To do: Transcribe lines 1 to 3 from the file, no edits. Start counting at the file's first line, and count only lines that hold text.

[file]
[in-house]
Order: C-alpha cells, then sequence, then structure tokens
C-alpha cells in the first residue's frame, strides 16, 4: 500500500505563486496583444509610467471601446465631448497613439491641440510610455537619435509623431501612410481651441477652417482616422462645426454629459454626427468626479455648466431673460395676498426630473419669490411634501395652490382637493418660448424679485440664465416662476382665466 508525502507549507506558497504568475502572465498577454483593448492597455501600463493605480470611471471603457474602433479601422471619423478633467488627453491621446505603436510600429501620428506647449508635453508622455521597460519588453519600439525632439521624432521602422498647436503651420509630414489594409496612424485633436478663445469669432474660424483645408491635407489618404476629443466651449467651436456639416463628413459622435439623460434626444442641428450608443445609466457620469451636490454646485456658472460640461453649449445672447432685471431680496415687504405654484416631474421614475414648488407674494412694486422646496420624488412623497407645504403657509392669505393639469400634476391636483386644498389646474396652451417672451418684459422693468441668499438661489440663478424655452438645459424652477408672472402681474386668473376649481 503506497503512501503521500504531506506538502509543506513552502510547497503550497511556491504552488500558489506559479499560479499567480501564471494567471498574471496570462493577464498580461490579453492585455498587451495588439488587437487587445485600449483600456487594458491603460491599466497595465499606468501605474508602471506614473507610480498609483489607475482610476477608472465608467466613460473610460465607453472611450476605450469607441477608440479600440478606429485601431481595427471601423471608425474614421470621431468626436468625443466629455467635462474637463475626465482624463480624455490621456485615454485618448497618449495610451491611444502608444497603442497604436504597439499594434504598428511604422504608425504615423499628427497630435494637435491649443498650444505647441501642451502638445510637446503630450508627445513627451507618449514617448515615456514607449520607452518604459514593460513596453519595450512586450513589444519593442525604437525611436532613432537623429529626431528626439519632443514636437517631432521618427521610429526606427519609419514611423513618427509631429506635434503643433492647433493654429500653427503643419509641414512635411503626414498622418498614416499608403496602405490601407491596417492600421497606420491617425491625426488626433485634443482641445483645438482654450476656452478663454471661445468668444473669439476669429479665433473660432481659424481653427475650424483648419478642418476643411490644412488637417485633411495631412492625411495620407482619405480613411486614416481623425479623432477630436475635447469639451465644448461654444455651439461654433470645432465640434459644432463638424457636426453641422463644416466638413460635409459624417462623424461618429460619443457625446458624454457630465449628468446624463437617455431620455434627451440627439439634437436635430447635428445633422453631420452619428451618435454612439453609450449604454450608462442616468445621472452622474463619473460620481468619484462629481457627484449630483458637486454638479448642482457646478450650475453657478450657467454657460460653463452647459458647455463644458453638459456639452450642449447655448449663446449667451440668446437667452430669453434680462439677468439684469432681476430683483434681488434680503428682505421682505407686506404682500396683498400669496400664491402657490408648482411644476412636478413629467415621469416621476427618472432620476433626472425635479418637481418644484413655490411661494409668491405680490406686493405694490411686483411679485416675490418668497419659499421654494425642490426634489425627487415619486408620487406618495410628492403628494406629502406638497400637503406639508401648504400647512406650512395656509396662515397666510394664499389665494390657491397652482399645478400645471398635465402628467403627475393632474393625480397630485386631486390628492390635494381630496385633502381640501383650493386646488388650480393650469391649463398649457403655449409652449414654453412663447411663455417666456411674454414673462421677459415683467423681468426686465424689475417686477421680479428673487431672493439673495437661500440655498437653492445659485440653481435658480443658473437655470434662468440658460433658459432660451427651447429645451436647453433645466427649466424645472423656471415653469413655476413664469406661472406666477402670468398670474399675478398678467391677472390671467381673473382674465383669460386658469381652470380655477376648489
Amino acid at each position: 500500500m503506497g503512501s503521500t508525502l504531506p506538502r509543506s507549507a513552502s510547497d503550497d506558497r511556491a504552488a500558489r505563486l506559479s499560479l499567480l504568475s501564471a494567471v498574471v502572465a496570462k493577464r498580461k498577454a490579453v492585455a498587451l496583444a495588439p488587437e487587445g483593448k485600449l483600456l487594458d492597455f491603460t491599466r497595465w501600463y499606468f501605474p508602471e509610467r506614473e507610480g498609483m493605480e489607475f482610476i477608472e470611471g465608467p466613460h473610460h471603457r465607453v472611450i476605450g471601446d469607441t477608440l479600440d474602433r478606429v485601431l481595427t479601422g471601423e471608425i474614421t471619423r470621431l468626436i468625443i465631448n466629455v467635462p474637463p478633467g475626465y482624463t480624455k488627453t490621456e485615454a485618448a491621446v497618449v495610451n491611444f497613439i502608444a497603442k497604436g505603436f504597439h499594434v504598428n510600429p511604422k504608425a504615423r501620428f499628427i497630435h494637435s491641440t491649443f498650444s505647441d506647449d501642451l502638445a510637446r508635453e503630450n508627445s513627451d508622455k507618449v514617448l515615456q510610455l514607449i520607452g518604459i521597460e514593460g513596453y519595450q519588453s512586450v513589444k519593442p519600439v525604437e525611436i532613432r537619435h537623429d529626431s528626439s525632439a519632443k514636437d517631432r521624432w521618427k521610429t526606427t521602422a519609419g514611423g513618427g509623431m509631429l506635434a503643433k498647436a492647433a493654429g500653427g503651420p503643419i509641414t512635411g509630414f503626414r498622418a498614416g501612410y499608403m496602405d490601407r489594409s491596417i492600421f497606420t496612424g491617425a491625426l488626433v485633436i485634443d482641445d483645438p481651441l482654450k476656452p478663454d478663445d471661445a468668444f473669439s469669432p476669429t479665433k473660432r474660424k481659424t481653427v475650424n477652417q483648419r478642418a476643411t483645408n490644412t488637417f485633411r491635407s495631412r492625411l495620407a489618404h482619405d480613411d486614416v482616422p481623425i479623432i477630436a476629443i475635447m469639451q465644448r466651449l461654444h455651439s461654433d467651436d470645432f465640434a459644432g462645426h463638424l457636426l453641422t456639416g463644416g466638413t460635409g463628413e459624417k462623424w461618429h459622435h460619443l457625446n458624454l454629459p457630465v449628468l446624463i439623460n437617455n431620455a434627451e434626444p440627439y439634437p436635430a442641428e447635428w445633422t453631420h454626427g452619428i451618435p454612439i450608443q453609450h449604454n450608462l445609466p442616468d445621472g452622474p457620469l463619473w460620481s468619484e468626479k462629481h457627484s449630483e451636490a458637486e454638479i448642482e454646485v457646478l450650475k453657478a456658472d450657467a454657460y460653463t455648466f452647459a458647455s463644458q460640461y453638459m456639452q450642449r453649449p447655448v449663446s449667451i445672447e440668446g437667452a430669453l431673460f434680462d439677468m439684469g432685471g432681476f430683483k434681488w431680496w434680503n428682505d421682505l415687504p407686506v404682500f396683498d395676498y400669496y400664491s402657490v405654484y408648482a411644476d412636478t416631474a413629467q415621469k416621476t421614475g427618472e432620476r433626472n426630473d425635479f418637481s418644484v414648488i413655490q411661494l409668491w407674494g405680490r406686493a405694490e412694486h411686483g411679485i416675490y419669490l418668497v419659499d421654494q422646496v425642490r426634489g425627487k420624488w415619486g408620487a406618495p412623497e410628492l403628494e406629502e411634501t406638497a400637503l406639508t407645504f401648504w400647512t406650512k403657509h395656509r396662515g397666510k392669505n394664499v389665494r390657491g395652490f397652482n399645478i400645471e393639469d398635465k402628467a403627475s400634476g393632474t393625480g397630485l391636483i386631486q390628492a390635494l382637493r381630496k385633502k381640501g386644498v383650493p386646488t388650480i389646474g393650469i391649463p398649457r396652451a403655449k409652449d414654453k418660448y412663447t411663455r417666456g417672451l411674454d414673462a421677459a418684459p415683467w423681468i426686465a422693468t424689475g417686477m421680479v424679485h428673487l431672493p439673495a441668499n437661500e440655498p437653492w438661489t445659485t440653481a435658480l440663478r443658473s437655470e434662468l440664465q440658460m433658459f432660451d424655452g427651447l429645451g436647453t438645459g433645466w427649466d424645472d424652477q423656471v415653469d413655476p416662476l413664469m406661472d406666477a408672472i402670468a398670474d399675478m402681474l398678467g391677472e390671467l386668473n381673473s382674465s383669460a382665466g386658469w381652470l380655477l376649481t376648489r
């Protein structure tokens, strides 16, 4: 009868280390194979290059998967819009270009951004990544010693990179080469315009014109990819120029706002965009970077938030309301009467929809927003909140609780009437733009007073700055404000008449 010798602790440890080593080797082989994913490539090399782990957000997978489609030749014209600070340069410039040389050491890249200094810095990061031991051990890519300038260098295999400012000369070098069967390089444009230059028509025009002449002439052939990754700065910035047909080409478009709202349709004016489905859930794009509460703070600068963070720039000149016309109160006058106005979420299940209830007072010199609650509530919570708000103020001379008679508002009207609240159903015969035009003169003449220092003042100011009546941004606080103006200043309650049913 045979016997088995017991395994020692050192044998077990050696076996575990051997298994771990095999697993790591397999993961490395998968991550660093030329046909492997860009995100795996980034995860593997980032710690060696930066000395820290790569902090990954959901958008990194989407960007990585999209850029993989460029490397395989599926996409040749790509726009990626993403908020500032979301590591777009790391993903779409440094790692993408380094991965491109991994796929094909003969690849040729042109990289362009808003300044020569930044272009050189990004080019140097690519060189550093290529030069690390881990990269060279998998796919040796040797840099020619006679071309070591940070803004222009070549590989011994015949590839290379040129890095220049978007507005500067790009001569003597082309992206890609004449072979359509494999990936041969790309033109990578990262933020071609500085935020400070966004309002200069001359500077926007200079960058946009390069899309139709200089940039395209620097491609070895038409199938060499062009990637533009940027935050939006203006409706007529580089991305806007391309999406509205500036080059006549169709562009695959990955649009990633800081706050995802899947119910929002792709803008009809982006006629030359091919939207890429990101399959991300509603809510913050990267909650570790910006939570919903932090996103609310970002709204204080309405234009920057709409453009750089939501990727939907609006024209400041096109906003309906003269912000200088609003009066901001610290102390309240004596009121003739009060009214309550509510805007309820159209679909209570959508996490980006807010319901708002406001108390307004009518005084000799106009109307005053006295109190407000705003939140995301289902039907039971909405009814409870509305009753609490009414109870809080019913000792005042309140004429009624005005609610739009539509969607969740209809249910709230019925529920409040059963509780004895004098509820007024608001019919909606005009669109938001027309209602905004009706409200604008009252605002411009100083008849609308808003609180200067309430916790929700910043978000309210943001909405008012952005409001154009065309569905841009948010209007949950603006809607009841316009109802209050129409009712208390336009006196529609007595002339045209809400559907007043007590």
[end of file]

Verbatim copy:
[in-house]
Order: C-alpha cells, then sequence, then structure tokens
C-alpha cells in the first residue's frame, strides 16, 4: 500500500505563486496583444509610467471601446465631448497613439491641440510610455537619435509623431501612410481651441477652417482616422462645426454629459454626427468626479455648466431673460395676498426630473419669490411634501395652490382637493418660448424679485440664465416662476382665466 508525502507549507506558497504568475502572465498577454483593448492597455501600463493605480470611471471603457474602433479601422471619423478633467488627453491621446505603436510600429501620428506647449508635453508622455521597460519588453519600439525632439521624432521602422498647436503651420509630414489594409496612424485633436478663445469669432474660424483645408491635407489618404476629443466651449467651436456639416463628413459622435439623460434626444442641428450608443445609466457620469451636490454646485456658472460640461453649449445672447432685471431680496415687504405654484416631474421614475414648488407674494412694486422646496420624488412623497407645504403657509392669505393639469400634476391636483386644498389646474396652451417672451418684459422693468441668499438661489440663478424655452438645459424652477408672472402681474386668473376649481 503506497503512501503521500504531506506538502509543506513552502510547497503550497511556491504552488500558489506559479499560479499567480501564471494567471498574471496570462493577464498580461490579453492585455498587451495588439488587437487587445485600449483600456487594458491603460491599466497595465499606468501605474508602471506614473507610480498609483489607475482610476477608472465608467466613460473610460465607453472611450476605450469607441477608440479600440478606429485601431481595427471601423471608425474614421470621431468626436468625443466629455467635462474637463475626465482624463480624455490621456485615454485618448497618449495610451491611444502608444497603442497604436504597439499594434504598428511604422504608425504615423499628427497630435494637435491649443498650444505647441501642451502638445510637446503630450508627445513627451507618449514617448515615456514607449520607452518604459514593460513596453519595450512586450513589444519593442525604437525611436532613432537623429529626431528626439519632443514636437517631432521618427521610429526606427519609419514611423513618427509631429506635434503643433492647433493654429500653427503643419509641414512635411503626414498622418498614416499608403496602405490601407491596417492600421497606420491617425491625426488626433485634443482641445483645438482654450476656452478663454471661445468668444473669439476669429479665433473660432481659424481653427475650424483648419478642418476643411490644412488637417485633411495631412492625411495620407482619405480613411486614416481623425479623432477630436475635447469639451465644448461654444455651439461654433470645432465640434459644432463638424457636426453641422463644416466638413460635409459624417462623424461618429460619443457625446458624454457630465449628468446624463437617455431620455434627451440627439439634437436635430447635428445633422453631420452619428451618435454612439453609450449604454450608462442616468445621472452622474463619473460620481468619484462629481457627484449630483458637486454638479448642482457646478450650475453657478450657467454657460460653463452647459458647455463644458453638459456639452450642449447655448449663446449667451440668446437667452430669453434680462439677468439684469432681476430683483434681488434680503428682505421682505407686506404682500396683498400669496400664491402657490408648482411644476412636478413629467415621469416621476427618472432620476433626472425635479418637481418644484413655490411661494409668491405680490406686493405694490411686483411679485416675490418668497419659499421654494425642490426634489425627487415619486408620487406618495410628492403628494406629502406638497400637503406639508401648504400647512406650512395656509396662515397666510394664499389665494390657491397652482399645478400645471398635465402628467403627475393632474393625480397630485386631486390628492390635494381630496385633502381640501383650493386646488388650480393650469391649463398649457403655449409652449414654453412663447411663455417666456411674454414673462421677459415683467423681468426686465424689475417686477421680479428673487431672493439673495437661500440655498437653492445659485440653481435658480443658473437655470434662468440658460433658459432660451427651447429645451436647453433645466427649466424645472423656471415653469413655476413664469406661472406666477402670468398670474399675478398678467391677472390671467381673473382674465383669460386658469381652470380655477376648489